• HB 367, which would allow schools to assign a nonprofit to distribute leftover food to hungry students.
  • HB 878, which would allow districts to extend depository contracts for three additional two year terms as opposed to two, and to modify the contract for any extension.
  • HB 1270, which would allow excused absences for students to visit a military recruiting facility in the same way they are currently allowed to visit a college or university.
  • HB 264, which would update the information and public outreach materials for HB 5 passed by the 83rd Texas Legislature and extend the time period required for reporting.
  • HB 136, which would add CTE and workforce training to the mission of public education.
  • HB 357, which would allow the children of first responders eligible for Star of Texas awards to receive free prekindergarten services.

Those bills will next head to the Calendars Committee to await a date for consideration before the full Texas House of Representatives. Before adjourning, Huberty referred the following bills to the Subcommittee on Educator Quality: HB 1799, HB 1869, HB 1918, HB 2209, HB 3769 and SB 7.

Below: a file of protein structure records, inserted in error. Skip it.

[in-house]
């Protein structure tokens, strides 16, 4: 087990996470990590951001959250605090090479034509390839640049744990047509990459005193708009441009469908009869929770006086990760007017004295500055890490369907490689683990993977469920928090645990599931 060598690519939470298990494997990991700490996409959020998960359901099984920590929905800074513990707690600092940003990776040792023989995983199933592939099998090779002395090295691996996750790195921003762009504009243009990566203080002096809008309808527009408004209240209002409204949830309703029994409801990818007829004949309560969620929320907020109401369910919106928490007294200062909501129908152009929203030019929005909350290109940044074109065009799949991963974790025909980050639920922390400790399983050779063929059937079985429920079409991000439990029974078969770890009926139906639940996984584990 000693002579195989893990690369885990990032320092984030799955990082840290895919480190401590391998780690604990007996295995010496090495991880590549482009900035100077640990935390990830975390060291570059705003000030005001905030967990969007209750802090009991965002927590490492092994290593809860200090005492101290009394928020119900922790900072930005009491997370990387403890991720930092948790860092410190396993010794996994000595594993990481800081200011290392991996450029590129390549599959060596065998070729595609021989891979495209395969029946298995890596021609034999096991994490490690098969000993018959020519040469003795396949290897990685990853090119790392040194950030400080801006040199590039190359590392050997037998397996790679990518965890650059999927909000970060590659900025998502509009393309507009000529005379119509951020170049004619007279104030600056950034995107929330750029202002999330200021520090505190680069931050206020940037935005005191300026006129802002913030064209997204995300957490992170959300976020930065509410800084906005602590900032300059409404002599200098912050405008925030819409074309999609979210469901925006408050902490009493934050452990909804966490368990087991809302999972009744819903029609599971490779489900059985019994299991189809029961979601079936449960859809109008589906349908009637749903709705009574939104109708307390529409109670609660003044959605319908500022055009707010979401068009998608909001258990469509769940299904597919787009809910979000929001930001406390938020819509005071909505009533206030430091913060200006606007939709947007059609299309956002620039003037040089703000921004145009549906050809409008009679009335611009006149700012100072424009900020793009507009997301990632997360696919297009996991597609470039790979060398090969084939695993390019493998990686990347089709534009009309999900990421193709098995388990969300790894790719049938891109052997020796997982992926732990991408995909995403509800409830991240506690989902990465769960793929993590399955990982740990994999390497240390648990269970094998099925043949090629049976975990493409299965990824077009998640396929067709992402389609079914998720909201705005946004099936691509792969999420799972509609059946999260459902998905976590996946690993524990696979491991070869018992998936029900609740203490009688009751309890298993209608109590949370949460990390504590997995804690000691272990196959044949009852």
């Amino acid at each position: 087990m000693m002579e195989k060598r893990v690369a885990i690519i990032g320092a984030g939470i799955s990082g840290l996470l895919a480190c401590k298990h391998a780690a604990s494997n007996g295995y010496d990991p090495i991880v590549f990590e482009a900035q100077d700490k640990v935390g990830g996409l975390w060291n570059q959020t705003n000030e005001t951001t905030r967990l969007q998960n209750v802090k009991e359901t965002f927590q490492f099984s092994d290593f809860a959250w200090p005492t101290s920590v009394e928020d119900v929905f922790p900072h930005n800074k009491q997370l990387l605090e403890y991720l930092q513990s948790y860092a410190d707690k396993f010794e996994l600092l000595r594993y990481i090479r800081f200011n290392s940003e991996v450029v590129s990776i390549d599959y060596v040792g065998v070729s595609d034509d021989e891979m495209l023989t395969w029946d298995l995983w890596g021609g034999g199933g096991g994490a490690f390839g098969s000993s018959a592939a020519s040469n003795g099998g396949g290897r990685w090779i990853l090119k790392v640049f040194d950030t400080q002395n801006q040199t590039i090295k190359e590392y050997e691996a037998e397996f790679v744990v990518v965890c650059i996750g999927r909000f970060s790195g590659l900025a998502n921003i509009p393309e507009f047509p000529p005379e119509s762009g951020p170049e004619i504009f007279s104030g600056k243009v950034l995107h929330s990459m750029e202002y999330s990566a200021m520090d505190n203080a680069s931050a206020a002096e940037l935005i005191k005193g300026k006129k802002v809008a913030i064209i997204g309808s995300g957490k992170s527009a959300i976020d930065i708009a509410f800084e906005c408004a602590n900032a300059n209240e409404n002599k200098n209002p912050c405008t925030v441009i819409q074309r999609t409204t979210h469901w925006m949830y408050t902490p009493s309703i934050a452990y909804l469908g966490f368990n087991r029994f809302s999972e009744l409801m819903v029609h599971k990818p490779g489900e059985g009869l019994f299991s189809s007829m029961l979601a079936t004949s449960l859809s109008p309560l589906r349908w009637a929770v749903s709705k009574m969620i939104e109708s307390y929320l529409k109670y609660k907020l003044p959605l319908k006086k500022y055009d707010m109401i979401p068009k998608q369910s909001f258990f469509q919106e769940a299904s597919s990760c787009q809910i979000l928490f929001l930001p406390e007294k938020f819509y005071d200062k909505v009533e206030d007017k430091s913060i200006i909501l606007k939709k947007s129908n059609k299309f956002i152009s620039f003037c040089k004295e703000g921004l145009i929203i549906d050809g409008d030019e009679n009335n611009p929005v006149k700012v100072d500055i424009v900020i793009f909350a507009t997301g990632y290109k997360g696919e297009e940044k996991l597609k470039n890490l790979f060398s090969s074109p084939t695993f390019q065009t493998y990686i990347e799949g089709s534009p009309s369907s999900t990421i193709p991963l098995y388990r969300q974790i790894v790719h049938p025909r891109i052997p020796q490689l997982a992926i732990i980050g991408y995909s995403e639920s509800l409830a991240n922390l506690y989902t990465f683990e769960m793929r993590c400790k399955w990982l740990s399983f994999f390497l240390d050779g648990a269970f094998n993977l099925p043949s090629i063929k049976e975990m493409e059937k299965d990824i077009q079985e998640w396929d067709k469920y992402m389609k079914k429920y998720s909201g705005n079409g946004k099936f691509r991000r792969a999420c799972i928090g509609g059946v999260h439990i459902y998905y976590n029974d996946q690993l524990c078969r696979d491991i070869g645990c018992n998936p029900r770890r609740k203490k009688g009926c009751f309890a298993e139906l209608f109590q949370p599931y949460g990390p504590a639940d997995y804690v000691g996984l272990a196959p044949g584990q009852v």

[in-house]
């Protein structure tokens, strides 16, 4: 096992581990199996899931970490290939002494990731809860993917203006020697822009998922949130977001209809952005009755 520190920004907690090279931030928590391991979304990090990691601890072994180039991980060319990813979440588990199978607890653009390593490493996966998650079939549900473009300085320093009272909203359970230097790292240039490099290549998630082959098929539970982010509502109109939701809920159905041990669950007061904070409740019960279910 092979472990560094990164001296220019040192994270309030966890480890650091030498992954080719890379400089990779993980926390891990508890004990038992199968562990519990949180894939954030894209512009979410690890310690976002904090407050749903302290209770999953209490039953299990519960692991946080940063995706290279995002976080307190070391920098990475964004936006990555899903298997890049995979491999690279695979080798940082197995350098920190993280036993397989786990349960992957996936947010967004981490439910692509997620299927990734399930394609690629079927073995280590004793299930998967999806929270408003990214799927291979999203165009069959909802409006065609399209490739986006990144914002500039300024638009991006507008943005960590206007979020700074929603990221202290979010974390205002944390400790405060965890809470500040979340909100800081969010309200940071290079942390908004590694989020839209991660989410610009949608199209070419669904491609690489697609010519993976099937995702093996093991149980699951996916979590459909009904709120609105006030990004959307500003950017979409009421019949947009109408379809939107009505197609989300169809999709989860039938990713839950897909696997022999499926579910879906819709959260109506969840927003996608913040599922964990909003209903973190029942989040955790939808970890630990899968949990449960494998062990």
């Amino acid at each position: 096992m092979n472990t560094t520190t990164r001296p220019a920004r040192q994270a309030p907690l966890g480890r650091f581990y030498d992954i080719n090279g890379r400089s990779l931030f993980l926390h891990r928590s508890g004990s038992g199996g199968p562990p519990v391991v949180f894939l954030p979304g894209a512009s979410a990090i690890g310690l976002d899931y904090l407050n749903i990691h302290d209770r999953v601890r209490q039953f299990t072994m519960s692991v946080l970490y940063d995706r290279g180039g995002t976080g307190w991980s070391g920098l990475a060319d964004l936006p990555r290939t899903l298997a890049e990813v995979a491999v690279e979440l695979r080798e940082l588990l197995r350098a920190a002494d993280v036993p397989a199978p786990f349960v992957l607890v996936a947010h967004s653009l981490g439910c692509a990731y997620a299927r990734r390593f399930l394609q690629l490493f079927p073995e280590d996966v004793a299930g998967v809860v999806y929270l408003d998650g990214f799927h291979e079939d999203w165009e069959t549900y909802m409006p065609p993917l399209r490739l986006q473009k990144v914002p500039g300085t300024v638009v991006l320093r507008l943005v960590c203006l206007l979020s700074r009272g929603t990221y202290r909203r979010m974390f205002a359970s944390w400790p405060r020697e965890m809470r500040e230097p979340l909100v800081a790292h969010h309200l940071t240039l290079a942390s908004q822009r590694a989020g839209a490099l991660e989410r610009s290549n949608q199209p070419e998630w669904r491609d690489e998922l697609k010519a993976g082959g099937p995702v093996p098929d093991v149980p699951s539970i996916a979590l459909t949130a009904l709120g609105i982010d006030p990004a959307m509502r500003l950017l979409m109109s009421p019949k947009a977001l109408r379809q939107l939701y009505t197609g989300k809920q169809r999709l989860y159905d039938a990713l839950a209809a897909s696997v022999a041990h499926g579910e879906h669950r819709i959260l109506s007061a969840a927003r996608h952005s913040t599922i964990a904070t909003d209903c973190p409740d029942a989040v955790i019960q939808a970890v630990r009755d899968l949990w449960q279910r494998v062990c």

Huberty reiterated his intent to vote on a substitute for HB 21 next week. The next meeting will feature a variety of bills, including more legislation affecting charter schools.

Teach the Vote’s Week in Review: March 17, 2017

Happy St. Patrick’s Day! Here’s a look at this week’s education news from ATPE:


17_web_AdvocacyCentral_RotatorImages_ATC_1217-49_StopVouchersOn Tuesday, March 21, the Senate Education Committee will hear Senate Bill (SB) 3, a voucher bill by the committee’s chairman Sen. Larry Taylor (R-Friendswood). The bill is among the lieutenant governor’s highest priorities to pass this legislative session, and educators are being urged to contact their senators to oppose this bill. ATPE members can use our communication tools at Advocacy Central to quickly message their senators about this bill.